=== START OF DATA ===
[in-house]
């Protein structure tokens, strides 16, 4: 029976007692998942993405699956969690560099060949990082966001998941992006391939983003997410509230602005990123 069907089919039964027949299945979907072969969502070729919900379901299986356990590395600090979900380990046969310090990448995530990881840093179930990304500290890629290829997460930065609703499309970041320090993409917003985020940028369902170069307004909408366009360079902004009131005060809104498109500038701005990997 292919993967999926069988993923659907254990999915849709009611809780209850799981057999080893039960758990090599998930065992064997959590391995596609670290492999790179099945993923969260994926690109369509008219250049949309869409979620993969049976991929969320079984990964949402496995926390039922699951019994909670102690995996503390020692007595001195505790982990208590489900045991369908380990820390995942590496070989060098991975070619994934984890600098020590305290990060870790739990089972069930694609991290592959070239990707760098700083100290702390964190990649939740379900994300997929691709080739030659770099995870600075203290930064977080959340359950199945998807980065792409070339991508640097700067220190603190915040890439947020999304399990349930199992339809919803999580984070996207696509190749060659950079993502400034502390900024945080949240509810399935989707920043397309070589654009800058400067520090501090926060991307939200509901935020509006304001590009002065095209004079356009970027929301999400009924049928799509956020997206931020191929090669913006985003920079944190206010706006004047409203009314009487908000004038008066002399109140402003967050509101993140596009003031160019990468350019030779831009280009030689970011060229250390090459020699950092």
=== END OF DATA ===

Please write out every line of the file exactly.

[in-house]
């Protein structure tokens, strides 16, 4: 029976007692998942993405699956969690560099060949990082966001998941992006391939983003997410509230602005990123 069907089919039964027949299945979907072969969502070729919900379901299986356990590395600090979900380990046969310090990448995530990881840093179930990304500290890629290829997460930065609703499309970041320090993409917003985020940028369902170069307004909408366009360079902004009131005060809104498109500038701005990997 292919993967999926069988993923659907254990999915849709009611809780209850799981057999080893039960758990090599998930065992064997959590391995596609670290492999790179099945993923969260994926690109369509008219250049949309869409979620993969049976991929969320079984990964949402496995926390039922699951019994909670102690995996503390020692007595001195505790982990208590489900045991369908380990820390995942590496070989060098991975070619994934984890600098020590305290990060870790739990089972069930694609991290592959070239990707760098700083100290702390964190990649939740379900994300997929691709080739030659770099995870600075203290930064977080959340359950199945998807980065792409070339991508640097700067220190603190915040890439947020999304399990349930199992339809919803999580984070996207696509190749060659950079993502400034502390900024945080949240509810399935989707920043397309070589654009800058400067520090501090926060991307939200509901935020509006304001590009002065095209004079356009970027929301999400009924049928799509956020997206931020191929090669913006985003920079944190206010706006004047409203009314009487908000004038008066002399109140402003967050509101993140596009003031160019990468350019030779831009280009030689970011060229250390090459020699950092």